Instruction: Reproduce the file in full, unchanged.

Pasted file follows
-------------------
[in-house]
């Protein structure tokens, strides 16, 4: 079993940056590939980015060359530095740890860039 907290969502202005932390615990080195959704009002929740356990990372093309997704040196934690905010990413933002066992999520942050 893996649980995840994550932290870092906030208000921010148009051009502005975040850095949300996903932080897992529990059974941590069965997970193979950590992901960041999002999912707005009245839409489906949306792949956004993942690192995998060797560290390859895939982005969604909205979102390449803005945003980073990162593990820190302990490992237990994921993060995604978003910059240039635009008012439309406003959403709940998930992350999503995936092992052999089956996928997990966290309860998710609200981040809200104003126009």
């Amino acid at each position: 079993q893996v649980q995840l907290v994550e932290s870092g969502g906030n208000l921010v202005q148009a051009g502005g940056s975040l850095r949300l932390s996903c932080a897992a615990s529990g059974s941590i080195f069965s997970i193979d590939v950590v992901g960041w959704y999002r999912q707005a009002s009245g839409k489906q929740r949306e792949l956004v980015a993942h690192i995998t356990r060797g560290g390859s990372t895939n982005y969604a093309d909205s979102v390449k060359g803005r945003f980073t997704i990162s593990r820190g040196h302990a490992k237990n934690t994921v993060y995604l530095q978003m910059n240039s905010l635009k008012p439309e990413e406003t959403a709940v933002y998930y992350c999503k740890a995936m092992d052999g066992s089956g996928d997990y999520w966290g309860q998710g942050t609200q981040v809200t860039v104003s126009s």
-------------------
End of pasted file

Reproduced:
[in-house]
């Protein structure tokens, strides 16, 4: 079993940056590939980015060359530095740890860039 907290969502202005932390615990080195959704009002929740356990990372093309997704040196934690905010990413933002066992999520942050 893996649980995840994550932290870092906030208000921010148009051009502005975040850095949300996903932080897992529990059974941590069965997970193979950590992901960041999002999912707005009245839409489906949306792949956004993942690192995998060797560290390859895939982005969604909205979102390449803005945003980073990162593990820190302990490992237990994921993060995604978003910059240039635009008012439309406003959403709940998930992350999503995936092992052999089956996928997990966290309860998710609200981040809200104003126009």
């Amino acid at each position: 079993q893996v649980q995840l907290v994550e932290s870092g969502g906030n208000l921010v202005q148009a051009g502005g940056s975040l850095r949300l932390s996903c932080a897992a615990s529990g059974s941590i080195f069965s997970i193979d590939v950590v992901g960041w959704y999002r999912q707005a009002s009245g839409k489906q929740r949306e792949l956004v980015a993942h690192i995998t356990r060797g560290g390859s990372t895939n982005y969604a093309d909205s979102v390449k060359g803005r945003f980073t997704i990162s593990r820190g040196h302990a490992k237990n934690t994921v993060y995604l530095q978003m910059n240039s905010l635009k008012p439309e990413e406003t959403a709940v933002y998930y992350c999503k740890a995936m092992d052999g066992s089956g996928d997990y999520w966290g309860q998710g942050t609200q981040v809200t860039v104003s126009s």